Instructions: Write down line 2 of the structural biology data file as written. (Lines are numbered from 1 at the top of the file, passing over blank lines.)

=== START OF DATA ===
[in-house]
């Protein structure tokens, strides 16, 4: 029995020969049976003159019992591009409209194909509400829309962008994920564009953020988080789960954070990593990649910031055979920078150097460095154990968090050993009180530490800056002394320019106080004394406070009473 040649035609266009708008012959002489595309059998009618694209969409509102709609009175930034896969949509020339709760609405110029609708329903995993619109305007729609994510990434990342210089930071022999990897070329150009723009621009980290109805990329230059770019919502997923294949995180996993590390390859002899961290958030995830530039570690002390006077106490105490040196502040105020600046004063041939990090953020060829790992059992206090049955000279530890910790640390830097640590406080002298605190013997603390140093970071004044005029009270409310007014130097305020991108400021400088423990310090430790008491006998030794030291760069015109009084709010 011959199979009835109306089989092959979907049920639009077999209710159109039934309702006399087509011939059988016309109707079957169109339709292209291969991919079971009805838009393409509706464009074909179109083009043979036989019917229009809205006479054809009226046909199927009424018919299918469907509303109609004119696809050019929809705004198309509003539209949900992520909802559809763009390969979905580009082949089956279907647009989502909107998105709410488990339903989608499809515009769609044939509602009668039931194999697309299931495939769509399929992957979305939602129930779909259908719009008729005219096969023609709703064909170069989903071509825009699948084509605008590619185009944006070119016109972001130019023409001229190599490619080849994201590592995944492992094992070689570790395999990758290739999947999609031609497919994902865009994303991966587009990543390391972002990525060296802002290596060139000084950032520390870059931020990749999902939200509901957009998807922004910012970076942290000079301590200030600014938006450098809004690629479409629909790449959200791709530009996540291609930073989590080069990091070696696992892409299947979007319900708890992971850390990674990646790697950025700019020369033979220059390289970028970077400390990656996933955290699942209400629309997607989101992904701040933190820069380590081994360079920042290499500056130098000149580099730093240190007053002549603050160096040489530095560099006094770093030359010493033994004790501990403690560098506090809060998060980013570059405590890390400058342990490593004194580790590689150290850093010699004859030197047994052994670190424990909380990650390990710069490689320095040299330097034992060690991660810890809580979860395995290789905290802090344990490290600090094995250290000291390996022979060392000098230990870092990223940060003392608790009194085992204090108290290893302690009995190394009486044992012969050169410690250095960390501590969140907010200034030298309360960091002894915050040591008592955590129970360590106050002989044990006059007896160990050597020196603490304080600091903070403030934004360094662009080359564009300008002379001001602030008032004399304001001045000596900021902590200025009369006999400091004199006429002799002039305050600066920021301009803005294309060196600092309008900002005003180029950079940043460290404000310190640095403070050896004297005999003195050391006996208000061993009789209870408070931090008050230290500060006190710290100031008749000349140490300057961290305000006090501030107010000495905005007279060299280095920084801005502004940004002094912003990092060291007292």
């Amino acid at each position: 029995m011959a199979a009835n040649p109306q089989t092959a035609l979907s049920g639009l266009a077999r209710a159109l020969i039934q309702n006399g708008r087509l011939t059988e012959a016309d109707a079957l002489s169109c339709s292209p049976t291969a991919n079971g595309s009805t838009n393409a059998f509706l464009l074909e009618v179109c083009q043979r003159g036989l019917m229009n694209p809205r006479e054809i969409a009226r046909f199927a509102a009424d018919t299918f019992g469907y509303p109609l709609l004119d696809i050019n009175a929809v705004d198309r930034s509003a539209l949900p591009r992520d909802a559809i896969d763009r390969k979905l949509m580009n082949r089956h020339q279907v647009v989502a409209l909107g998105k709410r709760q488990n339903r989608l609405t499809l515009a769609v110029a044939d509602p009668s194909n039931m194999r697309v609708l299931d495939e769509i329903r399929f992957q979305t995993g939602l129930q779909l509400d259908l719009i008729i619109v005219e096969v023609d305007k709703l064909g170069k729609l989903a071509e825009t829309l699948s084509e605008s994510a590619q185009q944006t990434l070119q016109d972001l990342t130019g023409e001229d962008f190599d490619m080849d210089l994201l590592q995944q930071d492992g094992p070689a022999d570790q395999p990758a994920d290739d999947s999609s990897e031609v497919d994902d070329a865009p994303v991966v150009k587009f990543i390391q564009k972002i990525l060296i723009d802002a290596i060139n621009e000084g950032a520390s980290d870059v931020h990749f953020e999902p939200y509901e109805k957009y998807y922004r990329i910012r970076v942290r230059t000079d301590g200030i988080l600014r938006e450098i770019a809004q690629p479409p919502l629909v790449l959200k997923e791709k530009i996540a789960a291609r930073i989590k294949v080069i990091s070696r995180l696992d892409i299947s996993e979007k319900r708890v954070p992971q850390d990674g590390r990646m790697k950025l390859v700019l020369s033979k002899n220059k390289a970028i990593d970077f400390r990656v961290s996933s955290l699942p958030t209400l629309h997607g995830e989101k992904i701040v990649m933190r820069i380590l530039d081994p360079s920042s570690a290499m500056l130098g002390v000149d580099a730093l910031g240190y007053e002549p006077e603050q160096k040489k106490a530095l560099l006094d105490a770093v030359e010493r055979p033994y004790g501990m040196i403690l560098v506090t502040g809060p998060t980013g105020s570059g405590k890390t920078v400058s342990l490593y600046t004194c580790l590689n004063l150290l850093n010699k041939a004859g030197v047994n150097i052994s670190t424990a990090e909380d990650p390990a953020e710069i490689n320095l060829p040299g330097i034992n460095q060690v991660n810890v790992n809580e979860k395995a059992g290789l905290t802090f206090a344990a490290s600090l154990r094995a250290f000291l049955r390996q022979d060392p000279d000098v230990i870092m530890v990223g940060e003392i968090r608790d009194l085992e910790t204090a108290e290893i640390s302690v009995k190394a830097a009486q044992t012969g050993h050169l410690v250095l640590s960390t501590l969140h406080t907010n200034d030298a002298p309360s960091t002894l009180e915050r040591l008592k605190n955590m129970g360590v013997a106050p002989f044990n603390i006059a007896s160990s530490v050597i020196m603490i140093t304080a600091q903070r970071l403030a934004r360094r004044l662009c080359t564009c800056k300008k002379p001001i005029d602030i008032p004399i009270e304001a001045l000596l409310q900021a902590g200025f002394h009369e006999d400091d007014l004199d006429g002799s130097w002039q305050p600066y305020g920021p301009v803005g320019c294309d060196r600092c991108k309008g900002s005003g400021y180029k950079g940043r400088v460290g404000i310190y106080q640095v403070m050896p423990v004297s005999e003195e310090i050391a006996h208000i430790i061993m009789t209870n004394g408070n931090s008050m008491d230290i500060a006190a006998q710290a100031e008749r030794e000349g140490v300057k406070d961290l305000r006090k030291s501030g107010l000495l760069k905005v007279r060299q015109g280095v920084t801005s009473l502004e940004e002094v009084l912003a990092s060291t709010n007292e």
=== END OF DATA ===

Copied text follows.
């Protein structure tokens, strides 16, 4: 029995020969049976003159019992591009409209194909509400829309962008994920564009953020988080789960954070990593990649910031055979920078150097460095154990968090050993009180530490800056002394320019106080004394406070009473 040649035609266009708008012959002489595309059998009618694209969409509102709609009175930034896969949509020339709760609405110029609708329903995993619109305007729609994510990434990342210089930071022999990897070329150009723009621009980290109805990329230059770019919502997923294949995180996993590390390859002899961290958030995830530039570690002390006077106490105490040196502040105020600046004063041939990090953020060829790992059992206090049955000279530890910790640390830097640590406080002298605190013997603390140093970071004044005029009270409310007014130097305020991108400021400088423990310090430790008491006998030794030291760069015109009084709010 011959199979009835109306089989092959979907049920639009077999209710159109039934309702006399087509011939059988016309109707079957169109339709292209291969991919079971009805838009393409509706464009074909179109083009043979036989019917229009809205006479054809009226046909199927009424018919299918469907509303109609004119696809050019929809705004198309509003539209949900992520909802559809763009390969979905580009082949089956279907647009989502909107998105709410488990339903989608499809515009769609044939509602009668039931194999697309299931495939769509399929992957979305939602129930779909259908719009008729005219096969023609709703064909170069989903071509825009699948084509605008590619185009944006070119016109972001130019023409001229190599490619080849994201590592995944492992094992070689570790395999990758290739999947999609031609497919994902865009994303991966587009990543390391972002990525060296802002290596060139000084950032520390870059931020990749999902939200509901957009998807922004910012970076942290000079301590200030600014938006450098809004690629479409629909790449959200791709530009996540291609930073989590080069990091070696696992892409299947979007319900708890992971850390990674990646790697950025700019020369033979220059390289970028970077400390990656996933955290699942209400629309997607989101992904701040933190820069380590081994360079920042290499500056130098000149580099730093240190007053002549603050160096040489530095560099006094770093030359010493033994004790501990403690560098506090809060998060980013570059405590890390400058342990490593004194580790590689150290850093010699004859030197047994052994670190424990909380990650390990710069490689320095040299330097034992060690991660810890809580979860395995290789905290802090344990490290600090094995250290000291390996022979060392000098230990870092990223940060003392608790009194085992204090108290290893302690009995190394009486044992012969050169410690250095960390501590969140907010200034030298309360960091002894915050040591008592955590129970360590106050002989044990006059007896160990050597020196603490304080600091903070403030934004360094662009080359564009300008002379001001602030008032004399304001001045000596900021902590200025009369006999400091004199006429002799002039305050600066920021301009803005294309060196600092309008900002005003180029950079940043460290404000310190640095403070050896004297005999003195050391006996208000061993009789209870408070931090008050230290500060006190710290100031008749000349140490300057961290305000006090501030107010000495905005007279060299280095920084801005502004940004002094912003990092060291007292």